A review of RTÉ's orchestral services is to be carried out by former senior BBC executive Helen Boaden and consulting firm Mediatique, RTÉ has announced.
“The independent review will look at the best way of providing high quality and sustainable orchestral services to the Irish public, and will cover both the RTÉ National Symphony Orchestra and the RTÉ Concert Orchestra,” RTÉ said in a statement.
RTÉ said it wanted to “safeguard” the activities of the two orchestras despite the “challenging” financial circumstances faced by the organisation.
The broadcaster said the orchestras formed a key part of its commitment to arts and culture under the five-year strategy it recently submitted to the Broadcasting Authority of Ireland (BAI).
“Through this strategy, RTÉ wishes to extend the reach of its orchestral music, by performing to a wider range of audiences, right across the country, and enhancing broadcast opportunities.”
As director of BBC Radio, Ms Boaden was responsible for the performance of the BBC orchestras, performing groups and musical festivals as well as its network of radio stations. She resigned from the BBC last year.
According to the RTÉ annual report for 2016, 7.1 per cent of the licence fee money received by the broadcaster, almost €12.7 million, is allocated to the orchestras, with some €9.41 out of every licence fee used for this purpose. This was up from €11.9 million in 2015 or €8.88 from every €160 licence fee.
The orchestra division employed 211 people in 2016, a year in which RTÉ’s orchestras, quartet and choirs performed to more than 184,000 people, the annual report states.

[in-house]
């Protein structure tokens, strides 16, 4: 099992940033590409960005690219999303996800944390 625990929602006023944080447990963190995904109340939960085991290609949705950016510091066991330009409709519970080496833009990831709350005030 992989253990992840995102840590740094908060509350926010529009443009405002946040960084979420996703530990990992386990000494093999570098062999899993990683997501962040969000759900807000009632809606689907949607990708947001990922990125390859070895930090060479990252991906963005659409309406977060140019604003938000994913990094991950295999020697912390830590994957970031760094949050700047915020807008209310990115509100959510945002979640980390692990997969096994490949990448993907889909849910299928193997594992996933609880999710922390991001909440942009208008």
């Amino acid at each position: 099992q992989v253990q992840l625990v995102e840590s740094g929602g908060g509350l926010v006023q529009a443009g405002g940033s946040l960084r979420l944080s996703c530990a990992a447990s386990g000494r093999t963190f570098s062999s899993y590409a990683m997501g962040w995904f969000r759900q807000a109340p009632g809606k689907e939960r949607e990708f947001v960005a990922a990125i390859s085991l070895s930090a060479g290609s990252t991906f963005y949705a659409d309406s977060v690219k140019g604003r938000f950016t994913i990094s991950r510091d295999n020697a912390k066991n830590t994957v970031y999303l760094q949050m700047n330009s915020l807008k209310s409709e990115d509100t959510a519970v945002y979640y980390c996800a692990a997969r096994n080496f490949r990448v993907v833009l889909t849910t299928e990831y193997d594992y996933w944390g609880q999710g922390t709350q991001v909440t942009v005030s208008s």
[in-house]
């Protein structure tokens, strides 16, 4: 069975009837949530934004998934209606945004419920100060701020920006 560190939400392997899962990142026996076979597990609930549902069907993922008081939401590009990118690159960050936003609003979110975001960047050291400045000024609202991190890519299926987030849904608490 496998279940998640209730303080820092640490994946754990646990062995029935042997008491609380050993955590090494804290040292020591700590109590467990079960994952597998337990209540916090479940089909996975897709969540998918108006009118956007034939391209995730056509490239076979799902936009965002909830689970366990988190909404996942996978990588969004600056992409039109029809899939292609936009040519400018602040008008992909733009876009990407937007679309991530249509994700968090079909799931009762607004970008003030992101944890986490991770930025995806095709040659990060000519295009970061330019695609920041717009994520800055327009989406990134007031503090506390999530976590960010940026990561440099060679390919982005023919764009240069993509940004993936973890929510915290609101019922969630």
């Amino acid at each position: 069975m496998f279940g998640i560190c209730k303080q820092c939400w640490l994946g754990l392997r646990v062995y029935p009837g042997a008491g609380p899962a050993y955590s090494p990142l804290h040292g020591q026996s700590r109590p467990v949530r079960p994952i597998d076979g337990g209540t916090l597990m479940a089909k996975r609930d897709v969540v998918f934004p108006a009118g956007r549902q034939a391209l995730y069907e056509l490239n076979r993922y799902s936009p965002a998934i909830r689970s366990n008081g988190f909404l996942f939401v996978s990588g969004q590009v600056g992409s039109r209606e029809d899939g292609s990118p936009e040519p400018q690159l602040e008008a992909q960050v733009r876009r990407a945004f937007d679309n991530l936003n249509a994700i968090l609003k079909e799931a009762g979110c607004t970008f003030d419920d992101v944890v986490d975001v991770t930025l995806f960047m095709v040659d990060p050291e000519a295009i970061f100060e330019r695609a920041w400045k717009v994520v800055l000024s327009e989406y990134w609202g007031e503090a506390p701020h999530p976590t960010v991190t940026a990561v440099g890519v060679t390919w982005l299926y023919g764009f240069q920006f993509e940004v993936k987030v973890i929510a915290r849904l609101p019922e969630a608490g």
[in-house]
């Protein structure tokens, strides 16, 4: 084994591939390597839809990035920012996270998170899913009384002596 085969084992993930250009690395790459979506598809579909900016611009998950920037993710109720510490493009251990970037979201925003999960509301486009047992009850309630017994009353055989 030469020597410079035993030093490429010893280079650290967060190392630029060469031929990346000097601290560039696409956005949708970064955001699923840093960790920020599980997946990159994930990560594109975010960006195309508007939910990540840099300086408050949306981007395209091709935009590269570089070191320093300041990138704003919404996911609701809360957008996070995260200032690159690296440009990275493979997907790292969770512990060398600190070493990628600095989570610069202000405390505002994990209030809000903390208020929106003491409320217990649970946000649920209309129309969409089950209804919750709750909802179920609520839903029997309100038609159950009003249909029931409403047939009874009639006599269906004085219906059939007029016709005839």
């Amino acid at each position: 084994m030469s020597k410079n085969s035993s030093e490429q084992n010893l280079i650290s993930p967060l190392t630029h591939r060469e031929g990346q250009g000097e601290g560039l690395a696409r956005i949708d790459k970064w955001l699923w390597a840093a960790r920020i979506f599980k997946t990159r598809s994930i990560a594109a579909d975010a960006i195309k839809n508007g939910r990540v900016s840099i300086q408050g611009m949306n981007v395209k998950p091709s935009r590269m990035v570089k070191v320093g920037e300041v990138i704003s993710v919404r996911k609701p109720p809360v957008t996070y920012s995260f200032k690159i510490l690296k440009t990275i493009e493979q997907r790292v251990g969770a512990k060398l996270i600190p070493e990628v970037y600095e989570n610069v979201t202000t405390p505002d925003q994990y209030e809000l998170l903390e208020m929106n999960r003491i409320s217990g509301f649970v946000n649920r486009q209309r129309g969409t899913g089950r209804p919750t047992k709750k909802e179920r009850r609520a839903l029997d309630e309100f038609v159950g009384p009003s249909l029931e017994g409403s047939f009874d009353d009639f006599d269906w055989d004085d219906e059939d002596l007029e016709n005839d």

This includes the RTÉ Concert Orchestra's collaborations with 2fm DJ Jenny Greene at the Electric Picnic festival and 3Arena venue in Dublin, which were heavily promoted by 2fm.
RTÉ has a statutory requirement to “establish and maintain orchestras, choirs and other cultural performing groups”.
In recent years, however, some posts within the two orchestras have not been filled as they are vacated, while it has previously been speculated that the National Symphony Orchestra could be transferred out of RTÉ to another cultural body.
Aodán Ó Dubhghaill, head of RTÉ Orchestras, noted that orchestras across Europe were suffering cuts to their funding as public service media organisations come under financial pressure.
“RTÉ’s overall funding position is well known and it is incumbent on RTÉ to consider and assess its role in the provision of orchestral music as it plans for the future.”
The orchestras have “a singular place in Irish musical heritage” and have nurtured “generations of world class musicians,” he added.
“It is my view that a modern European democracy should protect its classical musicians and artists as a key part of the fabric of our societies and the culture that binds us.”